[3] Vince Morabito and Michael Duffy, ‘An Australian Perspective on the Involvement of Commercial Litigation Funders in Class Actions’ [2020] (3) New Zealand Law Review 377, 388.

[4] See Australian Law Reform Commission, Inquiry into Class Action Proceedings and Third-Party Litigation Funders (Discussion Paper No 85, June 2018) 15 [1.7] (‘ALRC DP 85’); Court v Spotless Group Holdings Ltd [2020] FCA 1730, [83] (Murphy J) (‘Spotless’); Asirifi-Otchere v Swann Insurance (Aust) Pty Ltd [No 3] [2020] FCA 1885; (2020) 385 ALR 625, 634 [32] (Lee J) (‘Asirifi-Otchere’).

[5] See Vince Morabito and Vicki Waye, ‘Seeing past the US Bogey: Lessons from Australia on the Funding of Class Actions’ (2017) 36(2) Civil Justice Quarterly 213, 230–1.

[6] See, eg, Perera v GetSwift Ltd [2018] FCA 732; (2018) 263 FCR 1, 25 [71] (Lee J) (‘Perera’); Petersen Superannuation Fund Pty Ltd v Bank of Queensland Ltd [2017] FCA 699, [23]–[24] (Yates J) (‘Petersen Superannuation Fund’); Kenquist Nominees Pty Ltd v Campbell [No 6] [2020] FCA 1388, [28] (McKerracher J); Clarke v Sandhurst Trustees Ltd [No 2] [2018] FCA 511, [5] (Lee J).

[7] Law Reform Commission, Grouped Proceedings in the Federal Court (Report No 46, 1988) 126–7 [308]–[309] (‘LRC 1988 Report’).

[8] See Woodlands (n 1) 146 (Wilcox J). See also Justice SC Derrington, ‘Litigation Funding: Access and Ethics’ (Australian Academy of Law Lecture, Brisbane, 4 October 2018) 2, where it is noted that if a criticism could be made of the pt IVA regime, it is that it left ‘unanswered the difficult question of how to relieve a principal applicant from the brunt of an adverse costs order should the proceeding fail’.

[9] See Murray Wilcox, ‘Investor Class Actions’ (Speech, Sydney, 3 August 2009) 8. Cf Evans v Davantage Group Pty Ltd [No 3] [2021] FCA 70, [73] (Beach J). The fact that, in December 2020, the government members of the Parliamentary Joint Committee on Corporations and Financial Services rejected the calls by, among others, the Law Council of Australia for such a fund confirms the existence of a strong political dislike in Australia for this type of initiative: see Parliamentary Joint Committee on Corporations and Financial Services, Litigation Funding and the Regulation of the Class Action Industry (Report, December 2020) 141 [10.46]–[10.47] (‘PJC Report’).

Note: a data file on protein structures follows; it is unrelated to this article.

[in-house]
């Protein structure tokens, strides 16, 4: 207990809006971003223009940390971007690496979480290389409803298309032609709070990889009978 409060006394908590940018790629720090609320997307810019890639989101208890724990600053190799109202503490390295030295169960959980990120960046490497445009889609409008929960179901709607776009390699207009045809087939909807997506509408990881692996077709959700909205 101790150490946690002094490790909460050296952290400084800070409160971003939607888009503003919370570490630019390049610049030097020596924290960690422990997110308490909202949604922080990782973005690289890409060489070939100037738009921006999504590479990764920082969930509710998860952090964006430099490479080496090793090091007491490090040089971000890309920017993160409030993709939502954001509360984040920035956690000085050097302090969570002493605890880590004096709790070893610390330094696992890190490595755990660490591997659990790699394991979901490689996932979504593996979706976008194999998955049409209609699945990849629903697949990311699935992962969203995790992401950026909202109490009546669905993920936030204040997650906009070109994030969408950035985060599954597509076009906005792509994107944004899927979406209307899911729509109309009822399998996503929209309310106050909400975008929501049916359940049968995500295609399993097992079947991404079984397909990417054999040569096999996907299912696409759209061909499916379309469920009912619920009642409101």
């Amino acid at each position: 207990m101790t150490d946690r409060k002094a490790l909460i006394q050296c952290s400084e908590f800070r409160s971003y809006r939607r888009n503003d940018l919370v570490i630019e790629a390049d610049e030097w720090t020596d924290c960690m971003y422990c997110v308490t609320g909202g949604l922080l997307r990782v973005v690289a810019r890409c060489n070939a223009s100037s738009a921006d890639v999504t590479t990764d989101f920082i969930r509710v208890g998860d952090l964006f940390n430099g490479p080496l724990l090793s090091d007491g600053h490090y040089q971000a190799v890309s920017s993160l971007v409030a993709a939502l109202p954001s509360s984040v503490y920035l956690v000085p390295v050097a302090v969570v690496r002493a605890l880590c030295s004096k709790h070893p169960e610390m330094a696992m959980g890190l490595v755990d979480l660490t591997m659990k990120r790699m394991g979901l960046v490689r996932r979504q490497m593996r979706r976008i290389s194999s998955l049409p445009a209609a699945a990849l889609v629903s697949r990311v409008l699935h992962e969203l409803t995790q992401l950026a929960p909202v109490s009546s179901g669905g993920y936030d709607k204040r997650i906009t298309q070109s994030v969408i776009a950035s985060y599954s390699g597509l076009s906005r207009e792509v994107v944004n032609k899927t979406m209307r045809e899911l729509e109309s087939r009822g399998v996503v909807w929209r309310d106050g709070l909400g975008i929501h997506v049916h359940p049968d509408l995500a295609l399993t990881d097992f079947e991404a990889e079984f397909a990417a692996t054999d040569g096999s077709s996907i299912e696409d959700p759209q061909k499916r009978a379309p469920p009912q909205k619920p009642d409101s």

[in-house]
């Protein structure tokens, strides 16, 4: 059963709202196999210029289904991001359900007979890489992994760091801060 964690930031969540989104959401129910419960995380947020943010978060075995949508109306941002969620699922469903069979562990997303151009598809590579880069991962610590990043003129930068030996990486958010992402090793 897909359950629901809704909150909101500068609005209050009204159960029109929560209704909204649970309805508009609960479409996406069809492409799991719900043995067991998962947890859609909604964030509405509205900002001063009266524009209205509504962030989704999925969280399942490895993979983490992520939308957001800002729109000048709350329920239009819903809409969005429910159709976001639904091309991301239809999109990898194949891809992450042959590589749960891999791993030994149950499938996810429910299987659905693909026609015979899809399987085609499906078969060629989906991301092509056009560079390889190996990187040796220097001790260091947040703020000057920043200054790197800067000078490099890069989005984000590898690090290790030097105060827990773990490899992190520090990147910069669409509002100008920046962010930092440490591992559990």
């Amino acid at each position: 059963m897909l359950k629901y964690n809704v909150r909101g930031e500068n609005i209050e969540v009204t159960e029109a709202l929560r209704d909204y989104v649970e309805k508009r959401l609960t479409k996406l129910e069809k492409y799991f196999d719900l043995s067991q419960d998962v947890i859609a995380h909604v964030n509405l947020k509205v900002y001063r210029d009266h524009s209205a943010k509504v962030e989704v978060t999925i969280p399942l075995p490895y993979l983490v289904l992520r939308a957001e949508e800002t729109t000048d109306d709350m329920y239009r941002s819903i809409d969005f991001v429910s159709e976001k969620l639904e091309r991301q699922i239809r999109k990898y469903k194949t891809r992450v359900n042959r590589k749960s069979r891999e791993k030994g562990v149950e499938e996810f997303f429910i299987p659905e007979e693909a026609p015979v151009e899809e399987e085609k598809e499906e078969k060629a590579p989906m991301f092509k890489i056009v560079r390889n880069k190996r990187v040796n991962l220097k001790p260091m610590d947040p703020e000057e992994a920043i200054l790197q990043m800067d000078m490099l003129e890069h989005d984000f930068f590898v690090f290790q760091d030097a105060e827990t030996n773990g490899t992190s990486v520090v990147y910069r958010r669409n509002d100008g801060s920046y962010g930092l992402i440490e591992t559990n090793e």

[10] See, eg, Kelly v MIS Funding No 1 Pty Ltd [2012] FCA 1446; (2012) 300 ALR 675, where it is stated that class actions ‘are notoriously expensive both to conduct and defend’: at 702 [129] (Murphy J). For some of the available information on the costs of defending class actions in Australia, see Vicki Waye and Vince Morabito, ‘Collective Forms of Consumer Redress: Financial Ombudsman Service Case Study’ (2012) 12(1) Journal of Corporate Law Studies 1, 23 n 125; Spotless (n 4) [94] (Murphy J); Asirifi-Otchere (n 4) 627 [7] (Lee J); Perera (n 6) 71 [271], 73 [282] (Lee J); Petersen Superannuation Fund (n 6) [165], [186] (Yates J); Kayler-Thomson v Colonial First State Investments Ltd [2020] FCA 1867, [119], [127], [130] (Beach J); Oztech Pty Ltd v Public Trustee of Queensland [No 3] [2016] FCA 253, [13], [95] (Yates J).

[11] See Corporations Regulations 2001 (Cth) regs 5C.11.01, 7.1.04N, 10.38.01(1); Stanwell Corporation Ltd v LCM Funding Pty Ltd [2021] FCA 1430, [59]–[81] (Beach J); Brett Cattle Co Pty Ltd v Minister for Agriculture [No 3] [2020] FCA 1628, [2], [5] (Rares J); Australian Securities and Investments Commission, Litigation Funding Schemes: Guidance and Relief (Consultation Paper No 345, 9 July 2021); Vince Morabito, ‘Will 2020 Mark the Beginning of the End for Class Actions in Australia?’, Lawyerly (Web Page, 27 May 2020) <>, archived at <>.

[12] See generally John Walker, Susanna Khouri and Wayne Attrill, ‘Funding Criteria for Class Actions’ [2009] UNSWLawJl 54; (2009) 32(3) University of New South Wales Law Journal 1036.

[13] See Vince Morabito and Jarrah Ekstein, ‘Class Actions Filed for the Benefit of Vulnerable Persons: An Australian Study’ (2016) 35(1) Civil Justice Quarterly 61, 87–8. But see Morabito and Duffy (n 3) 389–90 in relation to recently funded pt IVA proceedings.

[14] See ALRC DP 85 (n 4) 17 [1.16]; Victorian Law Reform Commission, Access to Justice: Litigation Funding and Group Proceedings (Consultation Paper, July 2017) 15 [2.25]–[2.28]; Spotless (n 4) [87]–[89] (Murphy J); Asirifi-Otchere (n 4) 628 [9] (Lee J); Vince Morabito and Naomi Hatcher, ‘Security for Costs in Unfunded Federal Class Actions: Back to the Future’ (2018) 92(2) Australian Law Journal 105, 123.

[15] A rare example of solicitors providing lead plaintiffs with an indemnity for costs is provided by the recently settled Robodebt pt IVA proceeding: Prygodicz v Commonwealth [No 2] [2021] FCA 634, [25] (Murphy J).

[16] Supreme Court Act 1986 (Vic) s 33ZDA.

[17] Australian Law Reform Commission, Costs Shifting: Who Pays for Litigation (Report No 75, 1995) ch 13 (‘Costs Shifting’).